A giant too big for the Great Moor
The E. LIEDTKE peat works owned the largest electric peat excavator in Europe. It was known as the “Giant of the Moor” (Figs. 3-5). The manufacturer, the company Hesepe, christened the machine the Mammoth. It was employed along the Heudamm in Stüde from 1946 until 1960.
The transformer station in front of you (Fig. 2) is a reminder of this time. In the early years after the Second World War, the peat excavator was only allowed to be put into operation at night. It needed so much energy that the whole energy supply network would otherwise have collapsed.
For the Great Moor near Gifhorn, the Gigant was too big and proved to be a poor investment. Unlike the moors in the Emsland district, our moor has been characterised by periods of drought over the last 6,000 to 7,500 years. Trees were able to grow in these periods. There roots (Fig. 6) were hardly able to rot. All too frequently, the extraction of the peat had to be interrupted to remove roots.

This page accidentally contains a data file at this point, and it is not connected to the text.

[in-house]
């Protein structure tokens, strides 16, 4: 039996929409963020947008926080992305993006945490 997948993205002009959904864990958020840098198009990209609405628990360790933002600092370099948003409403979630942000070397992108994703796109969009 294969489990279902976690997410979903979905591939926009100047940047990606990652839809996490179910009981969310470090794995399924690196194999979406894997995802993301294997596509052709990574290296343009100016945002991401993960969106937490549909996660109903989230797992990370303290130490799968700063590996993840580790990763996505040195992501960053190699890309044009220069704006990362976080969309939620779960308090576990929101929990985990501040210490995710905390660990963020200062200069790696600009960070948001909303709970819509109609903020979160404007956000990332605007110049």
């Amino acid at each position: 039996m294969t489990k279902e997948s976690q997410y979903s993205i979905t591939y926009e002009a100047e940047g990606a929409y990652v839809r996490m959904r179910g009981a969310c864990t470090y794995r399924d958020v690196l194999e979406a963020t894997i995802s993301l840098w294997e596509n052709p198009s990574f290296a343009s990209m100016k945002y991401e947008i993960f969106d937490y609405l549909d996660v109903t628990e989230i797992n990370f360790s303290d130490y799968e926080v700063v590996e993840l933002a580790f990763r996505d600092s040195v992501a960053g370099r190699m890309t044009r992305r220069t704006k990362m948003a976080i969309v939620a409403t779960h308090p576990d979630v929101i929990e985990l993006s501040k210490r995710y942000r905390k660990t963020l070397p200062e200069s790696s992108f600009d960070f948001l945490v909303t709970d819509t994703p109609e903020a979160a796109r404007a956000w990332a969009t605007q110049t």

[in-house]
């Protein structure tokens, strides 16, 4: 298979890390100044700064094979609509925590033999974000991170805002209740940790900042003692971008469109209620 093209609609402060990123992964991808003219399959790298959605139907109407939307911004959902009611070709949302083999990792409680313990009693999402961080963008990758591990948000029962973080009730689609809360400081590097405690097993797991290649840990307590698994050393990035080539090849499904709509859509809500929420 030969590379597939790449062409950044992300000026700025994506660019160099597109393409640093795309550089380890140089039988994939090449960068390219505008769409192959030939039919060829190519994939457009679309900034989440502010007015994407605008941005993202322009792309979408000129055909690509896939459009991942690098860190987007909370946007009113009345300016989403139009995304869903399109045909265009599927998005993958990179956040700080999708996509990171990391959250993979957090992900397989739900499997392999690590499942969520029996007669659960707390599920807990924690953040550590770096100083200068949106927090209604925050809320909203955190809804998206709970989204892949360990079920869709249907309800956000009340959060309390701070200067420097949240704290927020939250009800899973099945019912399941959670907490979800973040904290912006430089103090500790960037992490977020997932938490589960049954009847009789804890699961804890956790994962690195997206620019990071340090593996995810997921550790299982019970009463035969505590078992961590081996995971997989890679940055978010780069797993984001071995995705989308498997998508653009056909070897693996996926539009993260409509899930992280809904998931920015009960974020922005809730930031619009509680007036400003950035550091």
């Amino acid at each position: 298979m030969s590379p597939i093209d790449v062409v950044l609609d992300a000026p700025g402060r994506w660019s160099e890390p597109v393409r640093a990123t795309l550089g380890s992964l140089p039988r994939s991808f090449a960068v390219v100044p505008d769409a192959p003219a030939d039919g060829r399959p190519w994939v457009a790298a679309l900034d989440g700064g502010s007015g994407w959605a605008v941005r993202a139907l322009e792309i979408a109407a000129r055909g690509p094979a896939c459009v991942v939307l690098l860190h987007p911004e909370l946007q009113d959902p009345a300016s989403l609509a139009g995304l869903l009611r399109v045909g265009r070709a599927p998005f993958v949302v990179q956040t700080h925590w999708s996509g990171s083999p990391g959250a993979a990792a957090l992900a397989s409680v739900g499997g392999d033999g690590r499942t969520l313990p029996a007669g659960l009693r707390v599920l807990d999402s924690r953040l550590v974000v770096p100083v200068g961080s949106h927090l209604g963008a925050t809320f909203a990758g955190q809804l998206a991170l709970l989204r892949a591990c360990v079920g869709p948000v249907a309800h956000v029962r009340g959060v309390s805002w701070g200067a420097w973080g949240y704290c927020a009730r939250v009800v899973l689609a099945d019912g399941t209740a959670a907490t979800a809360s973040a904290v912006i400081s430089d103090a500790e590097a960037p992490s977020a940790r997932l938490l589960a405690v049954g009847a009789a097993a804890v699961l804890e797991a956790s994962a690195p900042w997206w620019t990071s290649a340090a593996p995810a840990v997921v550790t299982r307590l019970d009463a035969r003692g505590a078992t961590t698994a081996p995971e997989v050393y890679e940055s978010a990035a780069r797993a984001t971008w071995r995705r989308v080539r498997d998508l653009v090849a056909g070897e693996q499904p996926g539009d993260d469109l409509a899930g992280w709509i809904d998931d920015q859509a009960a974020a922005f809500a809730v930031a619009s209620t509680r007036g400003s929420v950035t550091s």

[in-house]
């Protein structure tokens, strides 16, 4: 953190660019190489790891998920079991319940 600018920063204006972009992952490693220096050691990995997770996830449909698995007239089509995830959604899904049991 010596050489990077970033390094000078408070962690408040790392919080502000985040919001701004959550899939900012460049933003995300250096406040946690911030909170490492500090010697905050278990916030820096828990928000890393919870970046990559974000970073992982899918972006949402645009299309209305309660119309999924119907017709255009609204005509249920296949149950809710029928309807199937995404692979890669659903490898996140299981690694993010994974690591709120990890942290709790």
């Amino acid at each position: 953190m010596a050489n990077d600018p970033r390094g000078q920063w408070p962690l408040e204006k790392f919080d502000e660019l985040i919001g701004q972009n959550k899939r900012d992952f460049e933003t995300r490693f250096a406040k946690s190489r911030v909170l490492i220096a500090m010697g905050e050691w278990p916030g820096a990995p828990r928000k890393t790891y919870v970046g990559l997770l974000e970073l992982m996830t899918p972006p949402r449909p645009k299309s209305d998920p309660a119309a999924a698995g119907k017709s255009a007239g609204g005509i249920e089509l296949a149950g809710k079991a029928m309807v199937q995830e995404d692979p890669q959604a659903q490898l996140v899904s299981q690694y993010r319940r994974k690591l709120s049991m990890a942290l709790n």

Up to 200 persons were employed by the E. LIEDTKE peat works (Fig. 7).
Wilhelm Dietz, the last proprietor of the company, which closed its doors for good in 2005, donated the small engine (Fig 8) that you can see at the entrance to our museum to the Friends of the Great Moor. After its active time in the moor, the engine stood idly in front of the Findorff School in Neudorf-Platendorf. The headmaster at the time, Ulrich Stenzel, together with Heinrich Wulfes, had recovered the engine from the moor. The engine was restored by the Friends of the Great Moor. A total of six engines of this kind were in operation at the E. LIEDTKE peat works.
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